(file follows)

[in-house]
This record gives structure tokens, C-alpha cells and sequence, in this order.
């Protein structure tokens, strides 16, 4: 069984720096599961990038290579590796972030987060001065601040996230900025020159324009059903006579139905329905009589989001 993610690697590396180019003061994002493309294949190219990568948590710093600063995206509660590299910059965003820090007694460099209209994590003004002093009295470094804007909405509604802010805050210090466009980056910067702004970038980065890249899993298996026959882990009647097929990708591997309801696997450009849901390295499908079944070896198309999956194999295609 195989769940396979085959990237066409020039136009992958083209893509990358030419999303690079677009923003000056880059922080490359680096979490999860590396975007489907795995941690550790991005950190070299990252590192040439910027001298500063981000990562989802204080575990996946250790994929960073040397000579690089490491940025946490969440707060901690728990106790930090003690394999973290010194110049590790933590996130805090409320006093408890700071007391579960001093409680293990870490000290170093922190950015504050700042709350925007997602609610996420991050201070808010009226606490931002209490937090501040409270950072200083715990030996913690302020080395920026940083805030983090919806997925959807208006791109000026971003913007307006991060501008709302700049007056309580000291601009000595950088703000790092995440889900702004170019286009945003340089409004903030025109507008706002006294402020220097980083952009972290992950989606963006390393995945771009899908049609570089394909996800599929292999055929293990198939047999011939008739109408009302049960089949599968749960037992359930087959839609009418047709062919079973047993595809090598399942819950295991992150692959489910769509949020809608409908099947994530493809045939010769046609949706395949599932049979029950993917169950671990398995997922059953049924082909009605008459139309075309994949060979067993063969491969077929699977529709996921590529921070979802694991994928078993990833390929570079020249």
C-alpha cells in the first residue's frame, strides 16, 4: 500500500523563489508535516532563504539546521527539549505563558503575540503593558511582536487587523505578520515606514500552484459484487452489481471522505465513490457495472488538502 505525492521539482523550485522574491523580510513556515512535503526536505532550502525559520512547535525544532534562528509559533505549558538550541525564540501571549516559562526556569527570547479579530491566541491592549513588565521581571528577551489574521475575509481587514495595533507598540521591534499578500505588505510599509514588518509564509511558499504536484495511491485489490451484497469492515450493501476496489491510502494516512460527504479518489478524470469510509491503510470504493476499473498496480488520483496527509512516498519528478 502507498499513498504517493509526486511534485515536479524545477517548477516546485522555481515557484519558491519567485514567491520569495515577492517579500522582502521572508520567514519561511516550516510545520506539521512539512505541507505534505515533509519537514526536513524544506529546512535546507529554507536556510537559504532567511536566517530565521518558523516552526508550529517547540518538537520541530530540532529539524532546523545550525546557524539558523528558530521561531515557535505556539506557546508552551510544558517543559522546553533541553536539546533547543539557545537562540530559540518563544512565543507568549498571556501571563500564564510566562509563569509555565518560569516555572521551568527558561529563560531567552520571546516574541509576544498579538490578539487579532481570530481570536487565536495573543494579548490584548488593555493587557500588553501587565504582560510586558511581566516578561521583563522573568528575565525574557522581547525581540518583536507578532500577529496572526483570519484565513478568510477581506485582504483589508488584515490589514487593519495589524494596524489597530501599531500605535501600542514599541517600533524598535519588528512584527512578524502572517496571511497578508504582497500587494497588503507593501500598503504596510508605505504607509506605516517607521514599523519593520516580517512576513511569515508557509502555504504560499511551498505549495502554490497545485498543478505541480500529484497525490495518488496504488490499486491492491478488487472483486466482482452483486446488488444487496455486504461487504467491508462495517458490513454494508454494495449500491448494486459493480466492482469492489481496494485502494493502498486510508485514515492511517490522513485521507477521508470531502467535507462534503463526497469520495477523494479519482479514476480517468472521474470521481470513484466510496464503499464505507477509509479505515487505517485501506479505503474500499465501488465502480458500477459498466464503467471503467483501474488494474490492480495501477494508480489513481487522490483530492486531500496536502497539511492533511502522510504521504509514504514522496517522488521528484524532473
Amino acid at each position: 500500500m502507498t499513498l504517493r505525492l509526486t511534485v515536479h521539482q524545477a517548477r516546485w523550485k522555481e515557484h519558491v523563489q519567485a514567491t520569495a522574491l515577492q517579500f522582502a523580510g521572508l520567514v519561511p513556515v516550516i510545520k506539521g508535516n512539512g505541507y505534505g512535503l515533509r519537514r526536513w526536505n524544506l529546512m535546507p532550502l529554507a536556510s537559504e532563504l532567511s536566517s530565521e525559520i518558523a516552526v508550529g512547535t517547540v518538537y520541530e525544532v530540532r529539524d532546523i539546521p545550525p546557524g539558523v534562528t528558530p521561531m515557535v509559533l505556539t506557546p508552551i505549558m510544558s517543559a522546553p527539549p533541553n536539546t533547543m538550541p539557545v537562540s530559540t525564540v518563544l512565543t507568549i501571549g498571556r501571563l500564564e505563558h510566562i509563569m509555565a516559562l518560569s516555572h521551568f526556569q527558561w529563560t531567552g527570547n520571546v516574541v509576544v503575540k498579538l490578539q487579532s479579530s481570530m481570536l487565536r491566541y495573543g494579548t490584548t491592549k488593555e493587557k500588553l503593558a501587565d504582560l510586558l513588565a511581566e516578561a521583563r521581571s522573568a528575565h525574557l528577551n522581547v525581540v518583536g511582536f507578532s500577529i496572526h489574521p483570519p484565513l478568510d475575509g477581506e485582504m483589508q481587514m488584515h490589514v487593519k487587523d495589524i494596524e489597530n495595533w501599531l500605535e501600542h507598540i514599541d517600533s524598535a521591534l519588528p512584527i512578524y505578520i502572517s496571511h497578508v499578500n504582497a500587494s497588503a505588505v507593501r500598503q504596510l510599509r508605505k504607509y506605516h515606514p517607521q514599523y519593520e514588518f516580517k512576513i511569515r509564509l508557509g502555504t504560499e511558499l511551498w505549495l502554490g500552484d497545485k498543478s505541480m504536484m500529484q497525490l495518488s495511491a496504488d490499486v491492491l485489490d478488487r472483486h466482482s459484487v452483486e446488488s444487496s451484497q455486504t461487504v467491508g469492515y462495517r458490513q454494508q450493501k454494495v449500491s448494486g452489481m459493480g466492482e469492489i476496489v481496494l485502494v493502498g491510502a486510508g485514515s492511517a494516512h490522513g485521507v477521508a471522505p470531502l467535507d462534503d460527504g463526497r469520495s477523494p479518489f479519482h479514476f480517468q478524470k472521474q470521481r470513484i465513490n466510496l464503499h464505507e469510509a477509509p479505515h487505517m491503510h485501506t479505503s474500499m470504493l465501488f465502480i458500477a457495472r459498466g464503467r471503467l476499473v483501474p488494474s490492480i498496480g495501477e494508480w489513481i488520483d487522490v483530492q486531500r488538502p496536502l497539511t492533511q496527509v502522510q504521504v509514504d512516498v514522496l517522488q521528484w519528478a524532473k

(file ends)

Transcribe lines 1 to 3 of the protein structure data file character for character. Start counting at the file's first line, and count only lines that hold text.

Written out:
[in-house]
This record gives structure tokens, C-alpha cells and sequence, in this order.
């Protein structure tokens, strides 16, 4: 069984720096599961990038290579590796972030987060001065601040996230900025020159324009059903006579139905329905009589989001 993610690697590396180019003061994002493309294949190219990568948590710093600063995206509660590299910059965003820090007694460099209209994590003004002093009295470094804007909405509604802010805050210090466009980056910067702004970038980065890249899993298996026959882990009647097929990708591997309801696997450009849901390295499908079944070896198309999956194999295609 195989769940396979085959990237066409020039136009992958083209893509990358030419999303690079677009923003000056880059922080490359680096979490999860590396975007489907795995941690550790991005950190070299990252590192040439910027001298500063981000990562989802204080575990996946250790994929960073040397000579690089490491940025946490969440707060901690728990106790930090003690394999973290010194110049590790933590996130805090409320006093408890700071007391579960001093409680293990870490000290170093922190950015504050700042709350925007997602609610996420991050201070808010009226606490931002209490937090501040409270950072200083715990030996913690302020080395920026940083805030983090919806997925959807208006791109000026971003913007307006991060501008709302700049007056309580000291601009000595950088703000790092995440889900702004170019286009945003340089409004903030025109507008706002006294402020220097980083952009972290992950989606963006390393995945771009899908049609570089394909996800599929292999055929293990198939047999011939008739109408009302049960089949599968749960037992359930087959839609009418047709062919079973047993595809090598399942819950295991992150692959489910769509949020809608409908099947994530493809045939010769046609949706395949599932049979029950993917169950671990398995997922059953049924082909009605008459139309075309994949060979067993063969491969077929699977529709996921590529921070979802694991994928078993990833390929570079020249």